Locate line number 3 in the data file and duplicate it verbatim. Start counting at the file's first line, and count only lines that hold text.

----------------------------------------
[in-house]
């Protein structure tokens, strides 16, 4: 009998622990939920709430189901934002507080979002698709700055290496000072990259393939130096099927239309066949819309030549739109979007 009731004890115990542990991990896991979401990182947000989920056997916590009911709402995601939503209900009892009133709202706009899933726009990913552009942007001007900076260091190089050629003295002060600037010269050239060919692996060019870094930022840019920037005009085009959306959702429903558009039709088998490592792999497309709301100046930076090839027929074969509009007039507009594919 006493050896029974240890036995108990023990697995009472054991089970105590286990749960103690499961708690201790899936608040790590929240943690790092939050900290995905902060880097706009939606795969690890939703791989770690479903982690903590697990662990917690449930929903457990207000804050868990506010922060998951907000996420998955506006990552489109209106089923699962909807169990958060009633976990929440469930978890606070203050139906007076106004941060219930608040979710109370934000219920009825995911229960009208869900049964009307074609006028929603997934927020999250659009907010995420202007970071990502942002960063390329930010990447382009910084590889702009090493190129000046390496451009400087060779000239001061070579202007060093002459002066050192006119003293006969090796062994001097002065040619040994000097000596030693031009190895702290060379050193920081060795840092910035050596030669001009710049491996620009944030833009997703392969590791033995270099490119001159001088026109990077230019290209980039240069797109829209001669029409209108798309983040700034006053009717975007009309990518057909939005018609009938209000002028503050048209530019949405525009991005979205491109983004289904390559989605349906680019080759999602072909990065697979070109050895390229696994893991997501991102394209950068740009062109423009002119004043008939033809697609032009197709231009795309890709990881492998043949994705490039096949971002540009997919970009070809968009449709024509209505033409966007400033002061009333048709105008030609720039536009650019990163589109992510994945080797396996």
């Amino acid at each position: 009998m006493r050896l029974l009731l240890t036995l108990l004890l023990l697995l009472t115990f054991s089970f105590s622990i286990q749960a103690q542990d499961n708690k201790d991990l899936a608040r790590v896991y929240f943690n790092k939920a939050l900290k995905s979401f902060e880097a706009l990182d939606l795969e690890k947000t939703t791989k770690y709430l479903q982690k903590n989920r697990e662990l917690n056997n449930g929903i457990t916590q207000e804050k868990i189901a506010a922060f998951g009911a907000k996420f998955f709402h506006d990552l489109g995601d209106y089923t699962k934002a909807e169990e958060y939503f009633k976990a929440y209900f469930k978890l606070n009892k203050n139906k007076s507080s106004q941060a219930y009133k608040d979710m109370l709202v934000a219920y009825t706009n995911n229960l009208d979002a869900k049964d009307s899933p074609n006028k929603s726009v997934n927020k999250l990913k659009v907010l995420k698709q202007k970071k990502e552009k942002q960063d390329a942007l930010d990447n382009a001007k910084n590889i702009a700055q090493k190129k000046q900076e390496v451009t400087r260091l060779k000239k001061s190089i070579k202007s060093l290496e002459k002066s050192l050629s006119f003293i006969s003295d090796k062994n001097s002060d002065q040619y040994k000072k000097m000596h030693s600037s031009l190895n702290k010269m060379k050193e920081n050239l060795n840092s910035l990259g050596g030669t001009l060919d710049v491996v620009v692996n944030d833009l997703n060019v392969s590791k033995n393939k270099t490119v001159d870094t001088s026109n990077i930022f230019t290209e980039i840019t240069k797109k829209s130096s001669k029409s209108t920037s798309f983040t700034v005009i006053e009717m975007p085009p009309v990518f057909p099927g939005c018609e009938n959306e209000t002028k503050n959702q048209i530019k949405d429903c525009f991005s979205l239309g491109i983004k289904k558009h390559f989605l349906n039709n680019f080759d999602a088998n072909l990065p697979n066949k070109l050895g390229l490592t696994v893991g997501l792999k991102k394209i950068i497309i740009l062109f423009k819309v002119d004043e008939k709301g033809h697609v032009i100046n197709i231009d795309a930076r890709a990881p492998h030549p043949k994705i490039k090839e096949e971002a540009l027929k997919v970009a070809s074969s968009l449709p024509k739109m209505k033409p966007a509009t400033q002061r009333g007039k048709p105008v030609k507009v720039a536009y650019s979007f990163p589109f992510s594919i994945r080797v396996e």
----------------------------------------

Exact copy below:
């Amino acid at each position: 009998m006493r050896l029974l009731l240890t036995l108990l004890l023990l697995l009472t115990f054991s089970f105590s622990i286990q749960a103690q542990d499961n708690k201790d991990l899936a608040r790590v896991y929240f943690n790092k939920a939050l900290k995905s979401f902060e880097a706009l990182d939606l795969e690890k947000t939703t791989k770690y709430l479903q982690k903590n989920r697990e662990l917690n056997n449930g929903i457990t916590q207000e804050k868990i189901a506010a922060f998951g009911a907000k996420f998955f709402h506006d990552l489109g995601d209106y089923t699962k934002a909807e169990e958060y939503f009633k976990a929440y209900f469930k978890l606070n009892k203050n139906k007076s507080s106004q941060a219930y009133k608040d979710m109370l709202v934000a219920y009825t706009n995911n229960l009208d979002a869900k049964d009307s899933p074609n006028k929603s726009v997934n927020k999250l990913k659009v907010l995420k698709q202007k970071k990502e552009k942002q960063d390329a942007l930010d990447n382009a001007k910084n590889i702009a700055q090493k190129k000046q900076e390496v451009t400087r260091l060779k000239k001061s190089i070579k202007s060093l290496e002459k002066s050192l050629s006119f003293i006969s003295d090796k062994n001097s002060d002065q040619y040994k000072k000097m000596h030693s600037s031009l190895n702290k010269m060379k050193e920081n050239l060795n840092s910035l990259g050596g030669t001009l060919d710049v491996v620009v692996n944030d833009l997703n060019v392969s590791k033995n393939k270099t490119v001159d870094t001088s026109n990077i930022f230019t290209e980039i840019t240069k797109k829209s130096s001669k029409s209108t920037s798309f983040t700034v005009i006053e009717m975007p085009p009309v990518f057909p099927g939005c018609e009938n959306e209000t002028k503050n959702q048209i530019k949405d429903c525009f991005s979205l239309g491109i983004k289904k558009h390559f989605l349906n039709n680019f080759d999602a088998n072909l990065p697979n066949k070109l050895g390229l490592t696994v893991g997501l792999k991102k394209i950068i497309i740009l062109f423009k819309v002119d004043e008939k709301g033809h697609v032009i100046n197709i231009d795309a930076r890709a990881p492998h030549p043949k994705i490039k090839e096949e971002a540009l027929k997919v970009a070809s074969s968009l449709p024509k739109m209505k033409p966007a509009t400033q002061r009333g007039k048709p105008v030609k507009v720039a536009y650019s979007f990163p589109f992510s594919i994945r080797v396996e």